From Fred Itua
Harmattan means different things to different folks. For some, it is the time of the year to take a break from incessant rainfall and enjoy the beautiful sunshine.
For others citizens, especially residents of the Federal Capital Territory (FCT), harmattan births a temporal season to bid unbearable heat goodbye. For another set, it is a nightmare they seldom want to encounter- it comes with fury and fire. Any ignition can render years of investments worthless.
Yearly, furniture makers count their losses in Abuja. Beside the frequent theft and other miscellaneous issues they contend with, fire outbreak tops the list.
On Monday, January 13, 2020, an early morning fire destroyed 39 shops and furniture worth millions at a market in Abuja. Some of the affected furniture makers at the market in Kugbo said they were called at about 12:00am by the guards on duty and informed about the incident.
Chairman of the furniture market, Austin Onuh, who is also a victim, said the incident occurred late at night when all shop owners had closed for the day: “We are yet to determine the cause of the inferno but furniture worth over N 21 million naira have been burnt by the fire.
“Some of us here just returned from Christmas and New Year celebrations, and started work that our customers gave us, but this morning we only came to see ashes.”
Onuh appealed to FCT Administration, spirited individuals and corporate organisations to support them. He also called on the government to help the furniture makers provide measures that will prevent fire incident in the area.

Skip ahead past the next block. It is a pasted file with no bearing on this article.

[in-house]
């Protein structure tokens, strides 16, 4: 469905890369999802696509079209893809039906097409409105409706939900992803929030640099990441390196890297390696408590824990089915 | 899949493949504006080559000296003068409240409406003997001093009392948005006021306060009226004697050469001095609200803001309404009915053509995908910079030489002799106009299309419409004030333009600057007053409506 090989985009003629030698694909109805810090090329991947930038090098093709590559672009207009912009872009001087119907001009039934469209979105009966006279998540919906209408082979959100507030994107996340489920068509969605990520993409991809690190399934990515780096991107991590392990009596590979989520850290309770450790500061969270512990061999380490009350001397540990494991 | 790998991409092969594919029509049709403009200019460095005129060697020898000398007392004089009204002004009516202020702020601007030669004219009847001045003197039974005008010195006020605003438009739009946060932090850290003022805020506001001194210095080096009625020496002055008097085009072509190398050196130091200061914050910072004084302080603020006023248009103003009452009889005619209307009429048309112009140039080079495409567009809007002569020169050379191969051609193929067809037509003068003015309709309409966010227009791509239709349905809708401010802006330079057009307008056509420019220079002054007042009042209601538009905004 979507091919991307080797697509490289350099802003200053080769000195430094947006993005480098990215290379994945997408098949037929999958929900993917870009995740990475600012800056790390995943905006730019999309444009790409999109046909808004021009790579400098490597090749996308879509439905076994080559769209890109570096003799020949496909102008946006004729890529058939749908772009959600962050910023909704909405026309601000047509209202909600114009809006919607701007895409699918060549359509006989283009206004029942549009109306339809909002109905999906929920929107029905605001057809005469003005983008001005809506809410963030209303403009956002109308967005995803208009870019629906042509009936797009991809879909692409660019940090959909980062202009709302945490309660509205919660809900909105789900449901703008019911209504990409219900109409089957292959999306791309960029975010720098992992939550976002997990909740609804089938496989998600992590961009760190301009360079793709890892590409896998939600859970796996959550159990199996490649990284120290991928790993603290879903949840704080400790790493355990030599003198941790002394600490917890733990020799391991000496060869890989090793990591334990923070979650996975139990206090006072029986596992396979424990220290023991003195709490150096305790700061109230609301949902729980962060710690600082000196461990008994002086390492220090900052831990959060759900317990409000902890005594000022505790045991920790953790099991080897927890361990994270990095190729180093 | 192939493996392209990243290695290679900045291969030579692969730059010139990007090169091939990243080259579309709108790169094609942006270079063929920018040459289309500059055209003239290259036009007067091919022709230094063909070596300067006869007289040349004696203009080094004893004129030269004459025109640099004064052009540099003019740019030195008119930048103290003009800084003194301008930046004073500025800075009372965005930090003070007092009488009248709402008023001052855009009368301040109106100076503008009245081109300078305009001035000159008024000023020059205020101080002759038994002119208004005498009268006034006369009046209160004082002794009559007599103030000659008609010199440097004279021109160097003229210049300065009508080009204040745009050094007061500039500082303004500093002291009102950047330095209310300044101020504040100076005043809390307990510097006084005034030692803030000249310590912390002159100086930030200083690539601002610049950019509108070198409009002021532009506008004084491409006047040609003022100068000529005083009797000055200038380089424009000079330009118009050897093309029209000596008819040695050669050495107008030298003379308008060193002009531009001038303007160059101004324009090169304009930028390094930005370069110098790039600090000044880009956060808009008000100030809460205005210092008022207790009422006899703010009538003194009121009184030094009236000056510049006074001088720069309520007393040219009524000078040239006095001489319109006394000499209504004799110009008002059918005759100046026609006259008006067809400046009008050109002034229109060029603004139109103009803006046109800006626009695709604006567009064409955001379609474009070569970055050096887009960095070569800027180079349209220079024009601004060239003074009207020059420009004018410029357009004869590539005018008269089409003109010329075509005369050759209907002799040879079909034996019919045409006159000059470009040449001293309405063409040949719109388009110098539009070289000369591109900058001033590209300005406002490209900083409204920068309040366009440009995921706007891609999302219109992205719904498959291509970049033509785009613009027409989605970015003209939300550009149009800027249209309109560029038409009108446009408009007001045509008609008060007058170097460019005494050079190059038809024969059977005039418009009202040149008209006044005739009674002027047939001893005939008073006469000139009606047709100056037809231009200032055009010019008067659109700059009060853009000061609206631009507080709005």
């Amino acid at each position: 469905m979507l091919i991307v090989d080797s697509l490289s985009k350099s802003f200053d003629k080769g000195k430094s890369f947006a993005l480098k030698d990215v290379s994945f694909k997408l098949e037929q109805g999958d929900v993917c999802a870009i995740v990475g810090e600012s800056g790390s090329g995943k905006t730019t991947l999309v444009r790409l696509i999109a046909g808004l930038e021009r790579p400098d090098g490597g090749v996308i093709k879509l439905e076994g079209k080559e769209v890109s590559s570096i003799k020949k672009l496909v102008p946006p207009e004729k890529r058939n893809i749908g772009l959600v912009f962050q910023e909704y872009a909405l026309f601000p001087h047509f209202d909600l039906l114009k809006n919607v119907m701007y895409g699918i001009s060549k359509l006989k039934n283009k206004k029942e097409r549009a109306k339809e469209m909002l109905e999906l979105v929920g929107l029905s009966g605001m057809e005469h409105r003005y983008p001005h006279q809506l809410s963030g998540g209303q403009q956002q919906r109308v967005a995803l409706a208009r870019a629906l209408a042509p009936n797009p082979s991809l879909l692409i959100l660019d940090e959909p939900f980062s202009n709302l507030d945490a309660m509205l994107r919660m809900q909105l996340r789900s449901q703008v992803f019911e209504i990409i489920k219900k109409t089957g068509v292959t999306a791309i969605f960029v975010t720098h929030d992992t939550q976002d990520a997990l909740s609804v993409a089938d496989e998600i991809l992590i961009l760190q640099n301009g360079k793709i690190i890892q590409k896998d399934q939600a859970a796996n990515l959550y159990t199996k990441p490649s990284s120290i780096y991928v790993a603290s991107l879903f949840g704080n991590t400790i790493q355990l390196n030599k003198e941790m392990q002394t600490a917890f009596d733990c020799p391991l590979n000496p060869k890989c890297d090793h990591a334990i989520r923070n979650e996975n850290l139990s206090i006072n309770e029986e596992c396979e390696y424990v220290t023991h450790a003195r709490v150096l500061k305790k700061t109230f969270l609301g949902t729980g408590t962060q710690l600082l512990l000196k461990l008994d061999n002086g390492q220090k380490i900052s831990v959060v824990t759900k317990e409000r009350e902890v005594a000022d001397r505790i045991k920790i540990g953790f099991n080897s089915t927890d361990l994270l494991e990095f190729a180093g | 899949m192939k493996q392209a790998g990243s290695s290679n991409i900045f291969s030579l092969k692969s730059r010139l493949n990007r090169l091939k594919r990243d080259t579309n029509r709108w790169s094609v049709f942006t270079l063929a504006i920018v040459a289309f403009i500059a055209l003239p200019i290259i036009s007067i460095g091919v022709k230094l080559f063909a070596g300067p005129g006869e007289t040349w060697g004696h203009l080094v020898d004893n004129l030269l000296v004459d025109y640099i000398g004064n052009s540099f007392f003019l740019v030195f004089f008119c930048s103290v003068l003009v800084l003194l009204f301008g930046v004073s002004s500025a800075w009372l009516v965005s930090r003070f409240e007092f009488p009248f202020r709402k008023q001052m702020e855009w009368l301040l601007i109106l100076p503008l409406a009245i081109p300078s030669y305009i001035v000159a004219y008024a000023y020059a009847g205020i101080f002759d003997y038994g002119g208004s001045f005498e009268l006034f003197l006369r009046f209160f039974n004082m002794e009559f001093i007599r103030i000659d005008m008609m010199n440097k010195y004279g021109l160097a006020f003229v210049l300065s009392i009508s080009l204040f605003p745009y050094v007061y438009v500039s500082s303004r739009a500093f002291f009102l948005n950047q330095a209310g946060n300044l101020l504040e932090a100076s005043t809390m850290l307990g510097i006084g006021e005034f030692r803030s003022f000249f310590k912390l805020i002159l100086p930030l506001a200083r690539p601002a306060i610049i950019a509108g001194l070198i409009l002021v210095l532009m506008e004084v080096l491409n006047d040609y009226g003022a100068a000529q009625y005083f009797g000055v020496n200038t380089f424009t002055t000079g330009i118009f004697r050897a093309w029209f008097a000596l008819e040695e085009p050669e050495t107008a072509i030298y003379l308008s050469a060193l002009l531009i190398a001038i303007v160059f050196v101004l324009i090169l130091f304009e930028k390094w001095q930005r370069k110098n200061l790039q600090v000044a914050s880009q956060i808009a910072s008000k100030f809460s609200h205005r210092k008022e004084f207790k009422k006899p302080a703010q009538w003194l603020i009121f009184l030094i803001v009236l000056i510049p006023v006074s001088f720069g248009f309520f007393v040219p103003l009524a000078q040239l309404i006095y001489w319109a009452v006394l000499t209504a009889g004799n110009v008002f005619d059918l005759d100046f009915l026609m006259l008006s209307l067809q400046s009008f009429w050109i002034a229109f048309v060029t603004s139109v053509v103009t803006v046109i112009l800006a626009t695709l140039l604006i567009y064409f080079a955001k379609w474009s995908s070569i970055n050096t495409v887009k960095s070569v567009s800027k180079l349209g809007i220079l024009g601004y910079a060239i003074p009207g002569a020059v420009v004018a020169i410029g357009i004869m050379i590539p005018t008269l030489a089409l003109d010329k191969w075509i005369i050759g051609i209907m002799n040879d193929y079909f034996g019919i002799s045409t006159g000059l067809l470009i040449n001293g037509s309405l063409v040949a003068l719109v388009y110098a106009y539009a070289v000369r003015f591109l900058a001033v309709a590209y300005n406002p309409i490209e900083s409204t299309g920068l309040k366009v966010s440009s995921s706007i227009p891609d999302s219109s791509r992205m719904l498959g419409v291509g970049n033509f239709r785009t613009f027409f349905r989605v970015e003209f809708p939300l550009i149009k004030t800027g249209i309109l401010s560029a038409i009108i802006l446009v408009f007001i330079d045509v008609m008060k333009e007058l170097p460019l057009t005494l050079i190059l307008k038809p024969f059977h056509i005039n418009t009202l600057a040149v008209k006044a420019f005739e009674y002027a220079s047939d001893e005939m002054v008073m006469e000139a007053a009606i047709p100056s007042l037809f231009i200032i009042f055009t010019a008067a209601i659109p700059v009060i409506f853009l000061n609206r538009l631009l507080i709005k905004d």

Timothy Eze, one of the affected furniture makers, said he lost not less than N8 million worth of furniture in his shop: “Apart from the furniture, industrial machines, generators with several working equipment that worth millions were burnt.”
Another victim, Vincent Ngutsen, said over N7 million finished and unfinished furniture items were burnt in his shop: “Despite efforts by the people around the area and the fire fighters, they were not able to salvage the situation.”
Oche Joseph, an apprentice, said his boss was out of town when the incident happened, but was summoned to come to the market in the early hours of the sad day to take inventory of the level of damage:
“The biggest challenge was how to appease customers due to collect their works. Only God and the government can intervene to salvage the situation.
“Major shops were affected. This is what my oga and his family survive on. Some customers who were supposed to collect their furniture are already calling to know if their work was affected.
“Although this is a private business, we are calling on the government to see it can intervene to help us. The damage is too big for us to handle as furniture makers. We need to survive and we beg those in authority to help us.”